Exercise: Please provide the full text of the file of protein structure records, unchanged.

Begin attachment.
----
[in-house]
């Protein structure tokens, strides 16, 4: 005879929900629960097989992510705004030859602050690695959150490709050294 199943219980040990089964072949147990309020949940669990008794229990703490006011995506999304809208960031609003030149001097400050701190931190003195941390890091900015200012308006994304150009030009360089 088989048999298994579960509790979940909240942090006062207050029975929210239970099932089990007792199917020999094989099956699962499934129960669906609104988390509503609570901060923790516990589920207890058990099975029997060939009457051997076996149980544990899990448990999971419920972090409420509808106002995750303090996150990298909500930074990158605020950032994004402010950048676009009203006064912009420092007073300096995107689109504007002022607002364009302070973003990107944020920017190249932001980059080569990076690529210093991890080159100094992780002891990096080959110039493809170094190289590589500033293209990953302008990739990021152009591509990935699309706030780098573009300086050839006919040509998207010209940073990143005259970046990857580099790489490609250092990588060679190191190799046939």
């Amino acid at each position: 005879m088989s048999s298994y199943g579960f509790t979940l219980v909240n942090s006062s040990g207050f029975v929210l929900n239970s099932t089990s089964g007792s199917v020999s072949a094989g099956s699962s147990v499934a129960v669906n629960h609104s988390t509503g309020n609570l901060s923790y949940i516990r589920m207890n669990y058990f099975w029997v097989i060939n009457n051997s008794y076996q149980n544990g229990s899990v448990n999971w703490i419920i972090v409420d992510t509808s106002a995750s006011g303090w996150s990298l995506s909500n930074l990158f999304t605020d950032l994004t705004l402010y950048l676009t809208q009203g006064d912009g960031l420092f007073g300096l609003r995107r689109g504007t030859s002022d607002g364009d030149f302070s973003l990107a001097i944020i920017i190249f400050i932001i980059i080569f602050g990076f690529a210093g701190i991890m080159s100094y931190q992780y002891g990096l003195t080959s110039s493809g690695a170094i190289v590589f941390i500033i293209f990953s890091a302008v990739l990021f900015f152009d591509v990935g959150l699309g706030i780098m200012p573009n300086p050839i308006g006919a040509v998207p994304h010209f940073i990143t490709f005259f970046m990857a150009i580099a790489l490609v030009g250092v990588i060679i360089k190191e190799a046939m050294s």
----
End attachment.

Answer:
[in-house]
């Protein structure tokens, strides 16, 4: 005879929900629960097989992510705004030859602050690695959150490709050294 199943219980040990089964072949147990309020949940669990008794229990703490006011995506999304809208960031609003030149001097400050701190931190003195941390890091900015200012308006994304150009030009360089 088989048999298994579960509790979940909240942090006062207050029975929210239970099932089990007792199917020999094989099956699962499934129960669906609104988390509503609570901060923790516990589920207890058990099975029997060939009457051997076996149980544990899990448990999971419920972090409420509808106002995750303090996150990298909500930074990158605020950032994004402010950048676009009203006064912009420092007073300096995107689109504007002022607002364009302070973003990107944020920017190249932001980059080569990076690529210093991890080159100094992780002891990096080959110039493809170094190289590589500033293209990953302008990739990021152009591509990935699309706030780098573009300086050839006919040509998207010209940073990143005259970046990857580099790489490609250092990588060679190191190799046939």
């Amino acid at each position: 005879m088989s048999s298994y199943g579960f509790t979940l219980v909240n942090s006062s040990g207050f029975v929210l929900n239970s099932t089990s089964g007792s199917v020999s072949a094989g099956s699962s147990v499934a129960v669906n629960h609104s988390t509503g309020n609570l901060s923790y949940i516990r589920m207890n669990y058990f099975w029997v097989i060939n009457n051997s008794y076996q149980n544990g229990s899990v448990n999971w703490i419920i972090v409420d992510t509808s106002a995750s006011g303090w996150s990298l995506s909500n930074l990158f999304t605020d950032l994004t705004l402010y950048l676009t809208q009203g006064d912009g960031l420092f007073g300096l609003r995107r689109g504007t030859s002022d607002g364009d030149f302070s973003l990107a001097i944020i920017i190249f400050i932001i980059i080569f602050g990076f690529a210093g701190i991890m080159s100094y931190q992780y002891g990096l003195t080959s110039s493809g690695a170094i190289v590589f941390i500033i293209f990953s890091a302008v990739l990021f900015f152009d591509v990935g959150l699309g706030i780098m200012p573009n300086p050839i308006g006919a040509v998207p994304h010209f940073i990143t490709f005259f970046m990857a150009i580099a790489l490609v030009g250092v990588i060679i360089k190191e190799a046939m050294s």